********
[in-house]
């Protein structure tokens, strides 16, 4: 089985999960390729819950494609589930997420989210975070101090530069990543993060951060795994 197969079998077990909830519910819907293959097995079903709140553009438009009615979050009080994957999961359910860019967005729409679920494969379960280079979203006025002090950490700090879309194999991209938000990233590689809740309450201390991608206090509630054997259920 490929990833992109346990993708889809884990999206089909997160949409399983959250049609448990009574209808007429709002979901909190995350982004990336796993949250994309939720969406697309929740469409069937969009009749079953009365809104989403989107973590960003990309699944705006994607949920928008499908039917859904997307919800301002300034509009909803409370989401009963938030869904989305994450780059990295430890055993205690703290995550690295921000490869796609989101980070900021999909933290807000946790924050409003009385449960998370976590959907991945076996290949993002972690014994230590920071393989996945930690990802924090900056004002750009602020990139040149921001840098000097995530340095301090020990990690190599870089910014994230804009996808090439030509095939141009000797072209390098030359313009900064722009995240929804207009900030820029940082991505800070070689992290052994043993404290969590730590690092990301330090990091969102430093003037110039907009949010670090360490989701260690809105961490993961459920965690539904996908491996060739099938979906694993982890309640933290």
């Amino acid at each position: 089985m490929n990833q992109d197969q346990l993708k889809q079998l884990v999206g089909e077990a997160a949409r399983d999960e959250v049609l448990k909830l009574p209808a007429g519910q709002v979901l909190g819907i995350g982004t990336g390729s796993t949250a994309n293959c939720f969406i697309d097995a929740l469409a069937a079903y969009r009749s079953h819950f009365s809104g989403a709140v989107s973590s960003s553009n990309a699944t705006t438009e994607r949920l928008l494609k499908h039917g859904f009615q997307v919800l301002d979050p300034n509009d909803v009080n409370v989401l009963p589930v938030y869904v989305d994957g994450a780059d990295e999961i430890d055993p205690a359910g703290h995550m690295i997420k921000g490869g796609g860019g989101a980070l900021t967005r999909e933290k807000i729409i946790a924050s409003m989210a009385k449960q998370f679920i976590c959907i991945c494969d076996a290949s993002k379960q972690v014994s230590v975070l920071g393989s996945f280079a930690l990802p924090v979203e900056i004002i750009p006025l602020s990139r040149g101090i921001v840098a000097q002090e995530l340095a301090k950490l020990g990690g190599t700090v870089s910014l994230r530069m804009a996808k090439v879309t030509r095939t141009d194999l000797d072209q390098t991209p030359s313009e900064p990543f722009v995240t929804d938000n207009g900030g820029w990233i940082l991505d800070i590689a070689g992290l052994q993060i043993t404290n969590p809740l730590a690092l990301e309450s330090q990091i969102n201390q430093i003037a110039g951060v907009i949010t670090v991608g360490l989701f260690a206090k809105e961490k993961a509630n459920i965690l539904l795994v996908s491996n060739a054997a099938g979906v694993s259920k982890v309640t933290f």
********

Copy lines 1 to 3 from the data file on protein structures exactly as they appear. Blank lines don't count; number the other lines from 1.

[in-house]
């Protein structure tokens, strides 16, 4: 089985999960390729819950494609589930997420989210975070101090530069990543993060951060795994 197969079998077990909830519910819907293959097995079903709140553009438009009615979050009080994957999961359910860019967005729409679920494969379960280079979203006025002090950490700090879309194999991209938000990233590689809740309450201390991608206090509630054997259920 490929990833992109346990993708889809884990999206089909997160949409399983959250049609448990009574209808007429709002979901909190995350982004990336796993949250994309939720969406697309929740469409069937969009009749079953009365809104989403989107973590960003990309699944705006994607949920928008499908039917859904997307919800301002300034509009909803409370989401009963938030869904989305994450780059990295430890055993205690703290995550690295921000490869796609989101980070900021999909933290807000946790924050409003009385449960998370976590959907991945076996290949993002972690014994230590920071393989996945930690990802924090900056004002750009602020990139040149921001840098000097995530340095301090020990990690190599870089910014994230804009996808090439030509095939141009000797072209390098030359313009900064722009995240929804207009900030820029940082991505800070070689992290052994043993404290969590730590690092990301330090990091969102430093003037110039907009949010670090360490989701260690809105961490993961459920965690539904996908491996060739099938979906694993982890309640933290």
């Amino acid at each position: 089985m490929n990833q992109d197969q346990l993708k889809q079998l884990v999206g089909e077990a997160a949409r399983d999960e959250v049609l448990k909830l009574p209808a007429g519910q709002v979901l909190g819907i995350g982004t990336g390729s796993t949250a994309n293959c939720f969406i697309d097995a929740l469409a069937a079903y969009r009749s079953h819950f009365s809104g989403a709140v989107s973590s960003s553009n990309a699944t705006t438009e994607r949920l928008l494609k499908h039917g859904f009615q997307v919800l301002d979050p300034n509009d909803v009080n409370v989401l009963p589930v938030y869904v989305d994957g994450a780059d990295e999961i430890d055993p205690a359910g703290h995550m690295i997420k921000g490869g796609g860019g989101a980070l900021t967005r999909e933290k807000i729409i946790a924050s409003m989210a009385k449960q998370f679920i976590c959907i991945c494969d076996a290949s993002k379960q972690v014994s230590v975070l920071g393989s996945f280079a930690l990802p924090v979203e900056i004002i750009p006025l602020s990139r040149g101090i921001v840098a000097q002090e995530l340095a301090k950490l020990g990690g190599t700090v870089s910014l994230r530069m804009a996808k090439v879309t030509r095939t141009d194999l000797d072209q390098t991209p030359s313009e900064p990543f722009v995240t929804d938000n207009g900030g820029w990233i940082l991505d800070i590689a070689g992290l052994q993060i043993t404290n969590p809740l730590a690092l990301e309450s330090q990091i969102n201390q430093i003037a110039g951060v907009i949010t670090v991608g360490l989701f260690a206090k809105e961490k993961a509630n459920i965690l539904l795994v996908s491996n060739a054997a099938g979906v694993s259920k982890v309640t933290f």